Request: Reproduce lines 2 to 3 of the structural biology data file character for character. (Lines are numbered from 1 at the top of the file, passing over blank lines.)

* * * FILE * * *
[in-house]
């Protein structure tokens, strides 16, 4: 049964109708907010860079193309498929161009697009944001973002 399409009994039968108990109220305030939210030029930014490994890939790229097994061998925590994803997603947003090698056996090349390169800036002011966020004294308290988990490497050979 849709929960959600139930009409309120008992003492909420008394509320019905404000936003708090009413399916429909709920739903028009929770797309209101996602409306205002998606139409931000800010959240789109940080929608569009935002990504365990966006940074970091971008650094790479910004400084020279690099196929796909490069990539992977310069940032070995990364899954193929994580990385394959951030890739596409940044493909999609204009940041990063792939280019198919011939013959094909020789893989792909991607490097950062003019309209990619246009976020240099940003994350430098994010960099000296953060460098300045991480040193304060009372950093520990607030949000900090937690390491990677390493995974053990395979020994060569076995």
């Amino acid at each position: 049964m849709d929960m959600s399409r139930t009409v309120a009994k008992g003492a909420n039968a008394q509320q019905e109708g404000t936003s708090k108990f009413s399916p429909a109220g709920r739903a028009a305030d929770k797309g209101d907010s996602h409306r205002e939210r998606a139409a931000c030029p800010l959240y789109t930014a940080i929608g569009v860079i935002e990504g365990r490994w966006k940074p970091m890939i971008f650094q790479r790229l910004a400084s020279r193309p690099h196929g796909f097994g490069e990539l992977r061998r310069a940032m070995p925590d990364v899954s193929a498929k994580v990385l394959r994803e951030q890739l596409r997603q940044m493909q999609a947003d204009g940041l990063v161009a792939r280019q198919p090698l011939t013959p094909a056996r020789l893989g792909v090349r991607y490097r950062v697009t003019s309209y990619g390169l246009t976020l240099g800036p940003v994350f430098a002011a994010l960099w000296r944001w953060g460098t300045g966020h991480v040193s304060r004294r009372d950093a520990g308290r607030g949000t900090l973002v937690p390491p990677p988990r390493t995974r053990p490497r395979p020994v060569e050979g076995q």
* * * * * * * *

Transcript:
């Protein structure tokens, strides 16, 4: 049964109708907010860079193309498929161009697009944001973002 399409009994039968108990109220305030939210030029930014490994890939790229097994061998925590994803997603947003090698056996090349390169800036002011966020004294308290988990490497050979 849709929960959600139930009409309120008992003492909420008394509320019905404000936003708090009413399916429909709920739903028009929770797309209101996602409306205002998606139409931000800010959240789109940080929608569009935002990504365990966006940074970091971008650094790479910004400084020279690099196929796909490069990539992977310069940032070995990364899954193929994580990385394959951030890739596409940044493909999609204009940041990063792939280019198919011939013959094909020789893989792909991607490097950062003019309209990619246009976020240099940003994350430098994010960099000296953060460098300045991480040193304060009372950093520990607030949000900090937690390491990677390493995974053990395979020994060569076995």
């Amino acid at each position: 049964m849709d929960m959600s399409r139930t009409v309120a009994k008992g003492a909420n039968a008394q509320q019905e109708g404000t936003s708090k108990f009413s399916p429909a109220g709920r739903a028009a305030d929770k797309g209101d907010s996602h409306r205002e939210r998606a139409a931000c030029p800010l959240y789109t930014a940080i929608g569009v860079i935002e990504g365990r490994w966006k940074p970091m890939i971008f650094q790479r790229l910004a400084s020279r193309p690099h196929g796909f097994g490069e990539l992977r061998r310069a940032m070995p925590d990364v899954s193929a498929k994580v990385l394959r994803e951030q890739l596409r997603q940044m493909q999609a947003d204009g940041l990063v161009a792939r280019q198919p090698l011939t013959p094909a056996r020789l893989g792909v090349r991607y490097r950062v697009t003019s309209y990619g390169l246009t976020l240099g800036p940003v994350f430098a002011a994010l960099w000296r944001w953060g460098t300045g966020h991480v040193s304060r004294r009372d950093a520990g308290r607030g949000t900090l973002v937690p390491p990677p988990r390493t995974r053990p490497r395979p020994v060569e050979g076995q």